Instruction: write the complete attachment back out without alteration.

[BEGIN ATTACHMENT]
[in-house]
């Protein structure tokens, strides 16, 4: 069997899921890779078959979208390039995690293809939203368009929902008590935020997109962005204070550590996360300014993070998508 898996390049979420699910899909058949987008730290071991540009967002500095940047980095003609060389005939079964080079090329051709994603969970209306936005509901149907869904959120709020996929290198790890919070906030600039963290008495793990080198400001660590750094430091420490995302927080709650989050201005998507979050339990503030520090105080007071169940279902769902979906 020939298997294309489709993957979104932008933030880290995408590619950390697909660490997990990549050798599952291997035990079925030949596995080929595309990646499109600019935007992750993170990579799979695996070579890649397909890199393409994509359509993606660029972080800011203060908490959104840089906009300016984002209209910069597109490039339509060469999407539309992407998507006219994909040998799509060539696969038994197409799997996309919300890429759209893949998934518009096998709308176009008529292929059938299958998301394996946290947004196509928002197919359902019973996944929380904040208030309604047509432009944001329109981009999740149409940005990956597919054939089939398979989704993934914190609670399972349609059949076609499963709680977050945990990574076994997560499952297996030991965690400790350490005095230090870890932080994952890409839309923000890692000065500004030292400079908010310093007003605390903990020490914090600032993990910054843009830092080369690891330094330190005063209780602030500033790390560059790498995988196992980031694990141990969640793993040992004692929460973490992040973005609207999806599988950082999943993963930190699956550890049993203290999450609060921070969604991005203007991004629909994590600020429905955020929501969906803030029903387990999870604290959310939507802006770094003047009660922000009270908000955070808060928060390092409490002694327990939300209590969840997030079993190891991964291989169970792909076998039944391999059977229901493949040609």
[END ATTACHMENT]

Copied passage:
[in-house]
């Protein structure tokens, strides 16, 4: 069997899921890779078959979208390039995690293809939203368009929902008590935020997109962005204070550590996360300014993070998508 898996390049979420699910899909058949987008730290071991540009967002500095940047980095003609060389005939079964080079090329051709994603969970209306936005509901149907869904959120709020996929290198790890919070906030600039963290008495793990080198400001660590750094430091420490995302927080709650989050201005998507979050339990503030520090105080007071169940279902769902979906 020939298997294309489709993957979104932008933030880290995408590619950390697909660490997990990549050798599952291997035990079925030949596995080929595309990646499109600019935007992750993170990579799979695996070579890649397909890199393409994509359509993606660029972080800011203060908490959104840089906009300016984002209209910069597109490039339509060469999407539309992407998507006219994909040998799509060539696969038994197409799997996309919300890429759209893949998934518009096998709308176009008529292929059938299958998301394996946290947004196509928002197919359902019973996944929380904040208030309604047509432009944001329109981009999740149409940005990956597919054939089939398979989704993934914190609670399972349609059949076609499963709680977050945990990574076994997560499952297996030991965690400790350490005095230090870890932080994952890409839309923000890692000065500004030292400079908010310093007003605390903990020490914090600032993990910054843009830092080369690891330094330190005063209780602030500033790390560059790498995988196992980031694990141990969640793993040992004692929460973490992040973005609207999806599988950082999943993963930190699956550890049993203290999450609060921070969604991005203007991004629909994590600020429905955020929501969906803030029903387990999870604290959310939507802006770094003047009660922000009270908000955070808060928060390092409490002694327990939300209590969840997030079993190891991964291989169970792909076998039944391999059977229901493949040609």